Deutsche Bank

A comprehensive template is preferred. Providing a detailed breakdown by exposure class in EU CR5-B and EU CR6 would result in a disproportionate additional burden and little benefit to users.
It would be possible to breakdown the value adjustments and provisions, however, the usefulness of such disclosure is questionable. This is because most provisioning amounts are expected to be clustered around the lower end of the rating scale and defaulted exposures. Providing a breakdown in this manner would also make it harder to compare figures across institutions and would require additional qualitative information in order for the information to be of any use to the user.
We see limited use for information on the sources of counterparty credit risk (broken down by transaction type) for exposures measured under the Internal Model Method (IMM).
Currently, we disclose market risk own funds requirements by risk type for the standardised approach but not for the internal model approach. The revised BCBS Pillar 3 framework maintains this requirement only for the standardised approach, which makes sense. However, we provide the market risk own funds requirement broken down by the relevant internal model approach, such as Value at Risk (VaR) or Incremental Risk Charge (IRC).

While there would be no impediments to providing a break down as outlined by the Guidelines, it would be misleading to provide market risk own funds requirements by risk type for internal model approaches. This had been explained previously in our 2015 Pillar 3 Report.

For each business unit, we calculate a separate VaR for each risk type, for example, by interest rate risk, credit spread risk, equity risk, foreign exchange risk and commodity risk. Key risk factors include swap/government curves, index and issuer-specific credit curves, funding spreads, single equity and index prices, foreign exchange rates, commodity prices as well as their implied volatilities. Simply adding the VaR figures of the individual risk types to arrive at an aggregate VaR would imply that the losses in all risk types occur simultaneously and are driven by concurrent extreme adverse movements of underlying risk drivers. As proposed, such a disclosure would ignore diversification effects, which reflects the fact that the total VaR on a given day will be lower than the sum of the VaR relating to the individual risk types.
When reviewing the template design for market risk disclosures, the overall direction of prudential regulatory developments should be taken into account. As the VaR disclosures are likely to be made defunct by the implementation of Fundamental Review of the Trading Book (FRTB), it would make sense, especially from a resource perspective, to consider a template update compatible with the implementation of FRTB.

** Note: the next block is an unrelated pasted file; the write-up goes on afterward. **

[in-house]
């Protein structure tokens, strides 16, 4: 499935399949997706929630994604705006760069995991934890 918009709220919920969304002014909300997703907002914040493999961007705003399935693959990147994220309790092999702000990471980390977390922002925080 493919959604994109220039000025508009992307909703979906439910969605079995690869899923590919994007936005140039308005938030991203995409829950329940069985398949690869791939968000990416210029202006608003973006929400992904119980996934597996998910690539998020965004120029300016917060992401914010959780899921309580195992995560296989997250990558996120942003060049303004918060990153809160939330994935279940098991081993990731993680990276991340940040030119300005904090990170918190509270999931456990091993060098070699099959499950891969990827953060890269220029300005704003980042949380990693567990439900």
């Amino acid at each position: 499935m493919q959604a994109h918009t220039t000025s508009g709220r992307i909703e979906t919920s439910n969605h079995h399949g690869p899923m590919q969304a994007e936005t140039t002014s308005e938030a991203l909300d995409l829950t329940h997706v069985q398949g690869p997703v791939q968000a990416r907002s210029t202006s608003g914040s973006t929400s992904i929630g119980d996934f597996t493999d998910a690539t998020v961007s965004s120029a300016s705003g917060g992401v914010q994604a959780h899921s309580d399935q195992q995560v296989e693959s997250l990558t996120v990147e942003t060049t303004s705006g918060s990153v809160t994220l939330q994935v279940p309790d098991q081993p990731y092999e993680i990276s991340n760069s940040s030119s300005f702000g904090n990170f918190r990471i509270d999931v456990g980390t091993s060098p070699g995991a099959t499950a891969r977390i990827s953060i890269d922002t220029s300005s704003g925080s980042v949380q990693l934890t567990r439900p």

While the development of key risk metric template(s) that would apply to all institutions is a sensible objective, we believe the EU template(s) should be consulted on at a later date once the equivalent template is finalised by the BCBS. This would help ensure this requirement is implemented consistently across jurisdictions.
We currently disclose a financial data supplement on an annual and quarterly basis in an editable format. This disclosure is made publicly available in excel format to provide users with a detailed financial summary of the bank at the consolidated and segmental levels over a historical period.

However, while making quantitative disclosures available in an editable format is feasible, it would be difficult to do for each and every template. This is due to the sheer magnitude of additional templates required, the provided implementation timeframe, and the governance needed over disclosures in an editable format. It would be possible, but at a cost that would outweigh its usefuleness.

It is essential, moreover, for the user to be able to read and thoroughly understand clear definitions in order to understand the differences of the underlying data. For example, Template EU CR6: Internal Ratings-Based Approach (IRB) – Credit risk exposures by exposure class and PD range features Columns (a) and (b) that are based on accounting carrying values and columns (c) through (l) that are based on regulatory values - either determined by institutions or as specified in the Guidelines. Our concern is that without additional qualitative background, user groups could be misled if their reading assumes the figures are determined by the same definition. Furthermore, the added governance required would be in addition to the increase in resources needed to comply with the requirements proposed in the Guidelines.

Instead of making each quantitative disclosure available in editable format, we recommend only providing quantitative disclosure in an editable format for templates that are considered high usage and which users would find most useful.
Peter Solomon